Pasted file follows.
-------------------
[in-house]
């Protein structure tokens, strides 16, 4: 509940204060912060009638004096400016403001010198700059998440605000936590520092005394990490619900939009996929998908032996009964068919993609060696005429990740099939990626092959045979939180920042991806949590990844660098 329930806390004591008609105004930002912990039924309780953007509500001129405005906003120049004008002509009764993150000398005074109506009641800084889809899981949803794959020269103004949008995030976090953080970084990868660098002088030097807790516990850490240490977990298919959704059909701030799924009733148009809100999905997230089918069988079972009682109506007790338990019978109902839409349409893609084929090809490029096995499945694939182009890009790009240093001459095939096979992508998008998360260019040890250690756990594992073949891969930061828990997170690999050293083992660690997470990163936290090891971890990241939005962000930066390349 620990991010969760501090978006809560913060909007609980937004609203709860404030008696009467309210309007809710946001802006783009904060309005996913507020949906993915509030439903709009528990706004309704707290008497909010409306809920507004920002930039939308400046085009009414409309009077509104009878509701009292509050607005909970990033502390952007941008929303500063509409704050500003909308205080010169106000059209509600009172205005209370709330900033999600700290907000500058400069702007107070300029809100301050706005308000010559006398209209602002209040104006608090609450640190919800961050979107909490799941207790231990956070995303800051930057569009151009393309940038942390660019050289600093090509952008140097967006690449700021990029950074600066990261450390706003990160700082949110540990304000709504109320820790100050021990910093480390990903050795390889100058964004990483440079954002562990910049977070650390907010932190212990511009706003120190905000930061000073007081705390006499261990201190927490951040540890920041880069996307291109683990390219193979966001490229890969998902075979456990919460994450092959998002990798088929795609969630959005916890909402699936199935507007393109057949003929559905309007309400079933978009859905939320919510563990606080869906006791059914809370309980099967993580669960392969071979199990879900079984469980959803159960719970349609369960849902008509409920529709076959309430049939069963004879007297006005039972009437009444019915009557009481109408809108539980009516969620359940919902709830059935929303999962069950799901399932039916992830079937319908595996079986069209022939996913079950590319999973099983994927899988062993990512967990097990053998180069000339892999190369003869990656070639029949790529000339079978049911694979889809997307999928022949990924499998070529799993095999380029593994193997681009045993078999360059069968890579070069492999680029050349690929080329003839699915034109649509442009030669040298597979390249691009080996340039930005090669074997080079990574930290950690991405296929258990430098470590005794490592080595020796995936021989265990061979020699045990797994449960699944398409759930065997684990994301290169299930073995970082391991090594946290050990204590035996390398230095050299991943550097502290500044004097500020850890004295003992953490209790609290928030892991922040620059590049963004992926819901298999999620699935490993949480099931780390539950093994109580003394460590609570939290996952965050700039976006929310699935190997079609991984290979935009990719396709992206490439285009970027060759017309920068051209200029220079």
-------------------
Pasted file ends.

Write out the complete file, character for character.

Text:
[in-house]
């Protein structure tokens, strides 16, 4: 509940204060912060009638004096400016403001010198700059998440605000936590520092005394990490619900939009996929998908032996009964068919993609060696005429990740099939990626092959045979939180920042991806949590990844660098 329930806390004591008609105004930002912990039924309780953007509500001129405005906003120049004008002509009764993150000398005074109506009641800084889809899981949803794959020269103004949008995030976090953080970084990868660098002088030097807790516990850490240490977990298919959704059909701030799924009733148009809100999905997230089918069988079972009682109506007790338990019978109902839409349409893609084929090809490029096995499945694939182009890009790009240093001459095939096979992508998008998360260019040890250690756990594992073949891969930061828990997170690999050293083992660690997470990163936290090891971890990241939005962000930066390349 620990991010969760501090978006809560913060909007609980937004609203709860404030008696009467309210309007809710946001802006783009904060309005996913507020949906993915509030439903709009528990706004309704707290008497909010409306809920507004920002930039939308400046085009009414409309009077509104009878509701009292509050607005909970990033502390952007941008929303500063509409704050500003909308205080010169106000059209509600009172205005209370709330900033999600700290907000500058400069702007107070300029809100301050706005308000010559006398209209602002209040104006608090609450640190919800961050979107909490799941207790231990956070995303800051930057569009151009393309940038942390660019050289600093090509952008140097967006690449700021990029950074600066990261450390706003990160700082949110540990304000709504109320820790100050021990910093480390990903050795390889100058964004990483440079954002562990910049977070650390907010932190212990511009706003120190905000930061000073007081705390006499261990201190927490951040540890920041880069996307291109683990390219193979966001490229890969998902075979456990919460994450092959998002990798088929795609969630959005916890909402699936199935507007393109057949003929559905309007309400079933978009859905939320919510563990606080869906006791059914809370309980099967993580669960392969071979199990879900079984469980959803159960719970349609369960849902008509409920529709076959309430049939069963004879007297006005039972009437009444019915009557009481109408809108539980009516969620359940919902709830059935929303999962069950799901399932039916992830079937319908595996079986069209022939996913079950590319999973099983994927899988062993990512967990097990053998180069000339892999190369003869990656070639029949790529000339079978049911694979889809997307999928022949990924499998070529799993095999380029593994193997681009045993078999360059069968890579070069492999680029050349690929080329003839699915034109649509442009030669040298597979390249691009080996340039930005090669074997080079990574930290950690991405296929258990430098470590005794490592080595020796995936021989265990061979020699045990797994449960699944398409759930065997684990994301290169299930073995970082391991090594946290050990204590035996390398230095050299991943550097502290500044004097500020850890004295003992953490209790609290928030892991922040620059590049963004992926819901298999999620699935490993949480099931780390539950093994109580003394460590609570939290996952965050700039976006929310699935190997079609991984290979935009990719396709992206490439285009970027060759017309920068051209200029220079």